Subsequently, in April 2014, Ericsson approached the Delhi High Court for infringement of its SEPs by the Defendant and alleged that the defendant was an “unwilling licensee”, thereby requesting an injunctive relief against the defendant. The defendant company, on the other hand challenged the plaintiff’s request for injunction on the ground that section 13(4) of the Patent Act has been interpreted by the Apex court to mean that ‘no patent which is granted in India enjoys presumptive validity owing to the mere factum of grant’, and that ‘the validity of a patent must be established before the issue of infringement is considered by the Court’. The defendant further argued that the plaintiff had not disclosed all information regarding its foreign patents when filing patent applications in India, thus violating section 8 of the Patent Act and that the plaintiff had violated FRAND terms by demanding different royalty rates from different companies. The Courts main finding can be summarized as follows
Validity of Ericsson’s Patents:
The Court held that the that the essentiality and validity of the patents were a subject matter of the revocation proceedings before the IPAB, here these questions are to be addressed and that the matter cannot be so minutely examined at the interim stage in an infringement proceedings. It also held that Intex, in proceeding before the CCI had specifically admitted Ericsson’s patents to be SEP and therefore it cannot approbate and reprobate the same matter in a later proceeding.
Intex had also challenged the validity of Ericsson’s patent under section 3(k) and 3(m) of the Patents Act. The court examined the meaning of the term “per se” and held that that by the insertion of the words per se in section 3 (k) , it appears prima facie that any technical invention which has a technical contribution or has a technical effect is not merely a computer programme per se.
2. Non disclosure under section 8 of the Act:
The Court held that said section should not be interpreted that every shred of paper filed in every foreign country has to be filed with the IPO. The obligation 8 cannot be so stressed in an action for infringement of patent is concerned, otherwise the injunction despite of infringement cannot be granted.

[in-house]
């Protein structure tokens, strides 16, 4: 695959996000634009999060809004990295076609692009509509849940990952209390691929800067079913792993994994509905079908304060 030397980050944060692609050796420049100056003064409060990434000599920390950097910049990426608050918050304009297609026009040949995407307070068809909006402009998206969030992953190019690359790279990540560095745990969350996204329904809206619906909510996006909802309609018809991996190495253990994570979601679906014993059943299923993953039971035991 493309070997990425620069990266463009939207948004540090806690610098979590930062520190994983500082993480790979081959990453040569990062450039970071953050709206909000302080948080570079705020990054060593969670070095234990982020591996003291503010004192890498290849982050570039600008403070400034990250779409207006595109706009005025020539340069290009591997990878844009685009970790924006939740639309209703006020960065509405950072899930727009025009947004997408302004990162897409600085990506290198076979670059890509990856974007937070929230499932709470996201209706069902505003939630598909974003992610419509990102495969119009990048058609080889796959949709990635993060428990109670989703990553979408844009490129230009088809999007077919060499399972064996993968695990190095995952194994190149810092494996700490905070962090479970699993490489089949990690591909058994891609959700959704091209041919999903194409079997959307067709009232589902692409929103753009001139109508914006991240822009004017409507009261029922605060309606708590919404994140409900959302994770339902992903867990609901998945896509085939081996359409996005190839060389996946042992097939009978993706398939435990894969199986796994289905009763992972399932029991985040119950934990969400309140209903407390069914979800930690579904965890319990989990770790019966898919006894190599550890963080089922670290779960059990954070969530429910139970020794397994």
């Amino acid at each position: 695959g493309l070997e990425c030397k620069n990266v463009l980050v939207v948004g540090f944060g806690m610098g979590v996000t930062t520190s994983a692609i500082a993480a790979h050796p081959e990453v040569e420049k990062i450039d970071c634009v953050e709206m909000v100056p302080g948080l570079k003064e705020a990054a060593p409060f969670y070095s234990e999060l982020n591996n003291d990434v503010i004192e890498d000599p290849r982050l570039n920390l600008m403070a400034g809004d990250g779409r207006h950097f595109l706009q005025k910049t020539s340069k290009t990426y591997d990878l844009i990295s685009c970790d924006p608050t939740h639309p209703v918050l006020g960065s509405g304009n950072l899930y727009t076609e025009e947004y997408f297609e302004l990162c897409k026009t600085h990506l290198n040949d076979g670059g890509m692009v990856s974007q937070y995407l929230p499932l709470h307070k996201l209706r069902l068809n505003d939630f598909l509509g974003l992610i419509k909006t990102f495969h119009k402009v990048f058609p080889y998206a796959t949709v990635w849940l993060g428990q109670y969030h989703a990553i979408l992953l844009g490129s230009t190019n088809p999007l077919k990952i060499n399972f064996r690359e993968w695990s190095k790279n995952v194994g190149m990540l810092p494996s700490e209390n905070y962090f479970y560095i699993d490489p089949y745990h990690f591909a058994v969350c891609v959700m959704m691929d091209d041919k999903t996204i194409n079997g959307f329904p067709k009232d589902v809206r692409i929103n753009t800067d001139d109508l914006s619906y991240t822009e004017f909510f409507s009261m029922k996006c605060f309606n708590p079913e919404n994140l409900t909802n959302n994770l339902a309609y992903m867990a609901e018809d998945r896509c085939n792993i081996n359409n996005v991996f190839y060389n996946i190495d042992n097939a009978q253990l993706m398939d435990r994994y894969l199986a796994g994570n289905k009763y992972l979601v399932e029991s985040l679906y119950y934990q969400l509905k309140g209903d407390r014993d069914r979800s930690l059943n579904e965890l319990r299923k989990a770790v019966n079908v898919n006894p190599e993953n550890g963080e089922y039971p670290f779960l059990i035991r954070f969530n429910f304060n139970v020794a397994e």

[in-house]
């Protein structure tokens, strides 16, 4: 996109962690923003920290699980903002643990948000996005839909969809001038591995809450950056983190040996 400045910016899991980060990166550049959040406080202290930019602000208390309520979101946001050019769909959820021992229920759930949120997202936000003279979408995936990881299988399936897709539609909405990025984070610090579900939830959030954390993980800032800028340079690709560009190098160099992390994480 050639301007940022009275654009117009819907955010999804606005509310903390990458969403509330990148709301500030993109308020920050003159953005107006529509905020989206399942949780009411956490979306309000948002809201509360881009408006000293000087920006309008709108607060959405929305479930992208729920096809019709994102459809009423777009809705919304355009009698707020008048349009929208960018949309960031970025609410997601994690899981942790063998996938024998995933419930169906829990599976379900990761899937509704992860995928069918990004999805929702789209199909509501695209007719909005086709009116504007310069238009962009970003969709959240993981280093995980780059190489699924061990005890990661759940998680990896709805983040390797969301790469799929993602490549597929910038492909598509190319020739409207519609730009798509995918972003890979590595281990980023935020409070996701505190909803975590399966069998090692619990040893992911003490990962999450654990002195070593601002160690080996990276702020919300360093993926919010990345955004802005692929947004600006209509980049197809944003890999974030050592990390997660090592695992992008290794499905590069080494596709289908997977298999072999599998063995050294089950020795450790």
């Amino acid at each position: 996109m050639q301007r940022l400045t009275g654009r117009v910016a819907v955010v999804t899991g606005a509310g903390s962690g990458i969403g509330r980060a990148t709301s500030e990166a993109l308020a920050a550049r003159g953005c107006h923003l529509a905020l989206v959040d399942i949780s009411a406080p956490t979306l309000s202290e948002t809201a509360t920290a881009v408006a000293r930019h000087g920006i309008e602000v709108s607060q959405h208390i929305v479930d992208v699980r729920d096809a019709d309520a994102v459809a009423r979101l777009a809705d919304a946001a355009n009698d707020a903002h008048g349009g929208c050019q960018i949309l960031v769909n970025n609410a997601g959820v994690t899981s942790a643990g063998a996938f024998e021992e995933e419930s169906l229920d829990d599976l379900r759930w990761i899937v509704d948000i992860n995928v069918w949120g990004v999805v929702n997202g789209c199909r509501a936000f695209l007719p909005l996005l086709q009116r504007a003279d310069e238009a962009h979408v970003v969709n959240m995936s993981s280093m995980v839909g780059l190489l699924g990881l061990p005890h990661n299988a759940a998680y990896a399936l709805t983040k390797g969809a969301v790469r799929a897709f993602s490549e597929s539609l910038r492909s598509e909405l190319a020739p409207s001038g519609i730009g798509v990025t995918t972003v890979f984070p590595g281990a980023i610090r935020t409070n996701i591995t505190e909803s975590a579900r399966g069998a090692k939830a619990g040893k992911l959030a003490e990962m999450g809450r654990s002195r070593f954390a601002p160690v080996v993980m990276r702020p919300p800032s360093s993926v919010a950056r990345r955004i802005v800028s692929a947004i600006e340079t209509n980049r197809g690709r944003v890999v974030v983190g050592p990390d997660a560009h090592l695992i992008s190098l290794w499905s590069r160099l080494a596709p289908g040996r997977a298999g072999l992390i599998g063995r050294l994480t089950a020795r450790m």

iBall’s complaint against Ericsson before CCI.
Recently, in May 2015, Best IT World (India) Private Limited (known as iBall) has filed a complaint against Ericsson before the CCI. iBall has alleged that Ericsson wanted iBall to execute a patent-licensing agreement and an NDA to license the use of Ericsson’s patents in GSM and WCDMA based products. iBall argued that, despite the fact that it was ‘willing to enter into a license agreement with Ericsson as per FRAND terms’, Ericsson had instead put forth onerous terms through the NDA, including settling all disputes through arbitration in Stockholm, ten years’ confidentiality in the disclosure agreement, and covering past as well as future sales within the ambit of the license agreement.
iBall also alleged that Ericsson’s conduct of initiating patent infringement suits against complainant companies and demanding ‘unreasonably high royalties’ violated section 4 of the Competition Act.
Similar to its orders in Micromax and Intex, the CCI observed that, because there is no alternate technology available for Ericsson’s patents in the 2G, 3G, and 4G standards, ‘Ericsson enjoys a complete dominance over its present and prospective licensees in the relevant market’. The CCI also said that Ericsson’s licensing practices appear to be ‘discriminatory as well as contrary to FRAND terms’. The CCI directed the DG to investigate further Ericsson’s licensing practices and highlighted that iBall’s allegations were similar to the allegations made in Micromax and Intex. The CCI also directed the DG that the CCI’s observations in the order not impede or affect the DG’s investigation.